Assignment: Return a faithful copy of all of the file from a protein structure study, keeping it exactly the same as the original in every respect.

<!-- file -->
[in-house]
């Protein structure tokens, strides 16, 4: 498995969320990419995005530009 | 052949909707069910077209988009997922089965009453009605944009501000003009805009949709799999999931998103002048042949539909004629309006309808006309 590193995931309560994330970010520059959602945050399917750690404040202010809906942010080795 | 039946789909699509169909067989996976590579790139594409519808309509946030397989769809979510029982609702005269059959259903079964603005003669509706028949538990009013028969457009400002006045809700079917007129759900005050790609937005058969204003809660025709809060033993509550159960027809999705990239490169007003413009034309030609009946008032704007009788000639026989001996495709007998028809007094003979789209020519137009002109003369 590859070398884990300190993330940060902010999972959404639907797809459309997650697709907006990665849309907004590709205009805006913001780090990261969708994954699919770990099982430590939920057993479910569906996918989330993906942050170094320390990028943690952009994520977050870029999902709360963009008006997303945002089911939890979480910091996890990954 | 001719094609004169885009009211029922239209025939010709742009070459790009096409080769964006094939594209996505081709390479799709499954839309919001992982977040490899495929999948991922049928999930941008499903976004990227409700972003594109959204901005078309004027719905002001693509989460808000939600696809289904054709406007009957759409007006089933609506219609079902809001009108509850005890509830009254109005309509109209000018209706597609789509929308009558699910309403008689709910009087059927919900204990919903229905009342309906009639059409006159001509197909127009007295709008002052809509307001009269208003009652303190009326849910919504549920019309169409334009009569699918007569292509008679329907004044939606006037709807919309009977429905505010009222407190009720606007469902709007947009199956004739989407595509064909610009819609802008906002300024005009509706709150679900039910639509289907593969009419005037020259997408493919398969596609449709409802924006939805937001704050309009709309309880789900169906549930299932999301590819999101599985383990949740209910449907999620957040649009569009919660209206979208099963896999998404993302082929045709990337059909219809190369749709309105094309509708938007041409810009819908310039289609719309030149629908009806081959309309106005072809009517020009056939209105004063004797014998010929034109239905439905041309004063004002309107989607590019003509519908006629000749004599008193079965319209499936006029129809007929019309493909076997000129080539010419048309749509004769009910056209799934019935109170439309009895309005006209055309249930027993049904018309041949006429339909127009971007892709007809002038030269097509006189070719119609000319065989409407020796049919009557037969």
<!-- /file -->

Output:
[in-house]
């Protein structure tokens, strides 16, 4: 498995969320990419995005530009 | 052949909707069910077209988009997922089965009453009605944009501000003009805009949709799999999931998103002048042949539909004629309006309808006309 590193995931309560994330970010520059959602945050399917750690404040202010809906942010080795 | 039946789909699509169909067989996976590579790139594409519808309509946030397989769809979510029982609702005269059959259903079964603005003669509706028949538990009013028969457009400002006045809700079917007129759900005050790609937005058969204003809660025709809060033993509550159960027809999705990239490169007003413009034309030609009946008032704007009788000639026989001996495709007998028809007094003979789209020519137009002109003369 590859070398884990300190993330940060902010999972959404639907797809459309997650697709907006990665849309907004590709205009805006913001780090990261969708994954699919770990099982430590939920057993479910569906996918989330993906942050170094320390990028943690952009994520977050870029999902709360963009008006997303945002089911939890979480910091996890990954 | 001719094609004169885009009211029922239209025939010709742009070459790009096409080769964006094939594209996505081709390479799709499954839309919001992982977040490899495929999948991922049928999930941008499903976004990227409700972003594109959204901005078309004027719905002001693509989460808000939600696809289904054709406007009957759409007006089933609506219609079902809001009108509850005890509830009254109005309509109209000018209706597609789509929308009558699910309403008689709910009087059927919900204990919903229905009342309906009639059409006159001509197909127009007295709008002052809509307001009269208003009652303190009326849910919504549920019309169409334009009569699918007569292509008679329907004044939606006037709807919309009977429905505010009222407190009720606007469902709007947009199956004739989407595509064909610009819609802008906002300024005009509706709150679900039910639509289907593969009419005037020259997408493919398969596609449709409802924006939805937001704050309009709309309880789900169906549930299932999301590819999101599985383990949740209910449907999620957040649009569009919660209206979208099963896999998404993302082929045709990337059909219809190369749709309105094309509708938007041409810009819908310039289609719309030149629908009806081959309309106005072809009517020009056939209105004063004797014998010929034109239905439905041309004063004002309107989607590019003509519908006629000749004599008193079965319209499936006029129809007929019309493909076997000129080539010419048309749509004769009910056209799934019935109170439309009895309005006209055309249930027993049904018309041949006429339909127009971007892709007809002038030269097509006189070719119609000319065989409407020796049919009557037969």